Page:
The number one reason was that we wanted a second pair in case of problems with the first. Foils are extremely time-consuming to build, and we can’t afford to end up with just one foil at the start of the Vendée Globe in the event of damage this summer or during training in September. We made the decision when we were building the boat to launch it so we could have it for The Transat CIC, and it was validated before the Transat Jacques Vabre. After that, if we’re going to make a second pair, we might as well try and make them perform a little better.

► Where to play?
In the game of seven differences, you won’t see many, but in reality, there are many more than you think. Foils are very complex parts, with a huge number of parameters to decide on… But I’m sorry, I’m not going to tell you any more…


“I’d like to qualify on the outward journey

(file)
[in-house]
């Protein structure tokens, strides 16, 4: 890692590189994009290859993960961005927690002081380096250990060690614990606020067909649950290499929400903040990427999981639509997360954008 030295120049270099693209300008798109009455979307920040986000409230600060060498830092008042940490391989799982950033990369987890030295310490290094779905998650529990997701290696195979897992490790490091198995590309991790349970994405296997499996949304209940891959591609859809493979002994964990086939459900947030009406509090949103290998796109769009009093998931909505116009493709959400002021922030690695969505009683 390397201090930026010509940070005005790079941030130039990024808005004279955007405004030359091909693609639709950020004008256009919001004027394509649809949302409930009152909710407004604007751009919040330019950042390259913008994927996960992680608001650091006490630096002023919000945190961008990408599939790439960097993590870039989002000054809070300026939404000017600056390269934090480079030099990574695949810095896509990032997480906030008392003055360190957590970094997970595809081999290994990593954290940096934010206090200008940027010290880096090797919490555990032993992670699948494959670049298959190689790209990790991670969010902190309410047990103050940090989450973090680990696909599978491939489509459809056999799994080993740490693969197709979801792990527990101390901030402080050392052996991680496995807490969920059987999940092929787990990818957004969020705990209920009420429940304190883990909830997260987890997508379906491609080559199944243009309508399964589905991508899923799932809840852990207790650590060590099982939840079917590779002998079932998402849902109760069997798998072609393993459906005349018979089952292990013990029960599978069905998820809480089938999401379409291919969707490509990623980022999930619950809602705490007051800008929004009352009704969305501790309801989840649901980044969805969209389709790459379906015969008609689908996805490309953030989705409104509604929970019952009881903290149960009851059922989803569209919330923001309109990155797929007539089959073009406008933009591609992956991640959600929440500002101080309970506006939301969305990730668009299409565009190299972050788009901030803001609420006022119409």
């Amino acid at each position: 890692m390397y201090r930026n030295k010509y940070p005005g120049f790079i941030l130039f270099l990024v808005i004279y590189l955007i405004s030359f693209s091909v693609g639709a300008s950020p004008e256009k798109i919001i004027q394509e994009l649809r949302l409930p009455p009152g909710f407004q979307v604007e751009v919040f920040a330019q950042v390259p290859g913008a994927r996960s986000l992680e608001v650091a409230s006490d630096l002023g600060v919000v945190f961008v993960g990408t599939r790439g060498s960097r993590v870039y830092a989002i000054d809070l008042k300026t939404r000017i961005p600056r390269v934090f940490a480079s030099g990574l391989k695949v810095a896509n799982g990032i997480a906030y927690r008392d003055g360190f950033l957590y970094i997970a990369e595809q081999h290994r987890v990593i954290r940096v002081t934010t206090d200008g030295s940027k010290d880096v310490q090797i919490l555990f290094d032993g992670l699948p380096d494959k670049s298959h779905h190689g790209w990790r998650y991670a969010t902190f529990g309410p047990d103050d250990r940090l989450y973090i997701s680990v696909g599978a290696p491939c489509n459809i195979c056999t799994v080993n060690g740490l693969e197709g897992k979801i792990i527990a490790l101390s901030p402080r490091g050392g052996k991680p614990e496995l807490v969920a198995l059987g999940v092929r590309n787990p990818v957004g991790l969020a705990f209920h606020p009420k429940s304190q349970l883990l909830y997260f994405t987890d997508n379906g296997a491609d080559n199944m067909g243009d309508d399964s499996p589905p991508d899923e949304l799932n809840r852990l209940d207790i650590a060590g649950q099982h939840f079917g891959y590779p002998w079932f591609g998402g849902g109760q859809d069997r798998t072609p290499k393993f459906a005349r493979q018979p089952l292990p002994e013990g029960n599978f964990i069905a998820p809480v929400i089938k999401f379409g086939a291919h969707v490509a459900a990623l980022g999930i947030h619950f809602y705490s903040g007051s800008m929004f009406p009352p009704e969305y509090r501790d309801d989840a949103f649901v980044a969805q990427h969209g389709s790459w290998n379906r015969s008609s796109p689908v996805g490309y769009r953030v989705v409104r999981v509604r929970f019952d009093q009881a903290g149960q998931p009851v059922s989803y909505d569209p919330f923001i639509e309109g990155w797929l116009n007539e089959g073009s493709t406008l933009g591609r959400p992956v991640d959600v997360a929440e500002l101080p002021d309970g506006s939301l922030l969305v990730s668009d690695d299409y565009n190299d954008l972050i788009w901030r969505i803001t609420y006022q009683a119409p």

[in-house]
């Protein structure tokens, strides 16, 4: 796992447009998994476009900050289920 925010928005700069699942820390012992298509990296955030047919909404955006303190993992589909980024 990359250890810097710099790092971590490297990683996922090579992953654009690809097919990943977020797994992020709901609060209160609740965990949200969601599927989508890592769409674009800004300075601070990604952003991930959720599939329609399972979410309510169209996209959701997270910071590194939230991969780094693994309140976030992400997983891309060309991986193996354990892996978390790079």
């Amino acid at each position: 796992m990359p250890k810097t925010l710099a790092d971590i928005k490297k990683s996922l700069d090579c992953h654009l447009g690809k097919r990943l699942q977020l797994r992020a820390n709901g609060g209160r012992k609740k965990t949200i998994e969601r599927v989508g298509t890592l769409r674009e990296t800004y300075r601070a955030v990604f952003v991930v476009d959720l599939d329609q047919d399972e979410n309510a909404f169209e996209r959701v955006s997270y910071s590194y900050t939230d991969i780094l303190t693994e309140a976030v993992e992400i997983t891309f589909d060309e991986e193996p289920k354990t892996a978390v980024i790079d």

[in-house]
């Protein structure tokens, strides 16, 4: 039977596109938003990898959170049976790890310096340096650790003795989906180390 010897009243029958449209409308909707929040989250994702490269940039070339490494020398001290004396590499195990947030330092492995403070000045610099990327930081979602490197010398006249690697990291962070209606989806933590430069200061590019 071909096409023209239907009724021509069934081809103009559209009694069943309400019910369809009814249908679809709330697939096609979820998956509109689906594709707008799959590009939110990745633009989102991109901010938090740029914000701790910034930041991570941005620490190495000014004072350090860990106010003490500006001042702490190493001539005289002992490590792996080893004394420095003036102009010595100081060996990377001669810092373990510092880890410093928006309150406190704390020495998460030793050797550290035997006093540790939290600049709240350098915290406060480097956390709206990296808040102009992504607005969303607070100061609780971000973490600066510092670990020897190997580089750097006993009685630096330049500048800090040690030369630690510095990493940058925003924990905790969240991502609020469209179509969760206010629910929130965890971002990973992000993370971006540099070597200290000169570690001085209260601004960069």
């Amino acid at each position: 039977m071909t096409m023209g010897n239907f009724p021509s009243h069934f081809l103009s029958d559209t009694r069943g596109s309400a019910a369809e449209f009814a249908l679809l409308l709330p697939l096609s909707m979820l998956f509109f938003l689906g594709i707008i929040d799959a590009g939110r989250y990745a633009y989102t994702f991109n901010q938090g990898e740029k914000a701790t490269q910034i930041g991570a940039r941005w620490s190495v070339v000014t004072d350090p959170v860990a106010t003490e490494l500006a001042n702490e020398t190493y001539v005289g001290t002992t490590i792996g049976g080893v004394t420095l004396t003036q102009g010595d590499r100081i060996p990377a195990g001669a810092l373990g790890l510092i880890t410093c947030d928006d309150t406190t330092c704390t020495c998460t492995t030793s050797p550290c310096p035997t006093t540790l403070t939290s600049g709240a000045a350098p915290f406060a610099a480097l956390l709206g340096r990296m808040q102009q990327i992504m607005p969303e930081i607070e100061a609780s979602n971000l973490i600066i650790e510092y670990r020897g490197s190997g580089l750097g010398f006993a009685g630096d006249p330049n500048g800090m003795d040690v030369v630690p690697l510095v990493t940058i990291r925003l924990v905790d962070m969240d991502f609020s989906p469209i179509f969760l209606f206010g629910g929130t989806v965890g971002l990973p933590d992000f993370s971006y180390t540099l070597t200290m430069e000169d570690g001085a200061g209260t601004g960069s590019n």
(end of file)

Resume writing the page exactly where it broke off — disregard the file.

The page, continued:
and let the horses loose on the way back”


► What else did you do during the winter refit?
We’ve made some modifications to the electronics, worked on the deck fittings, strengthened the boat structurally, particularly at the bottom of the hull, and we’ve also modified the mast to meet the demands of the class. And we’ve continued to improve the ergonomics, which is a key element. We did a lot of work on this during the design phase, with the aim of keeping displacement to a minimum. Hence the living area at the back, with a banquette for sleeping 50 centimetres from the chart table seat; within easy reach of this seat, I have my stove and the small kitchen area; in front, my computer for doing my nav; and after that, I only have to walk a metre towards the front to get to the column. This ergonomics is much more functional than what I had on Apivia. For the time being, I haven’t tested it for more than two or three days in a row, and I haven’t done any single-handed racing since the Route du Rhum, so I’m looking forward to testing everything out and getting back into the swing of things.

► With The Transat CIC/New York Vendée sequence, you have a big qualification challenge for the Vendée Globe, will that lead you to moderate your competitive temper?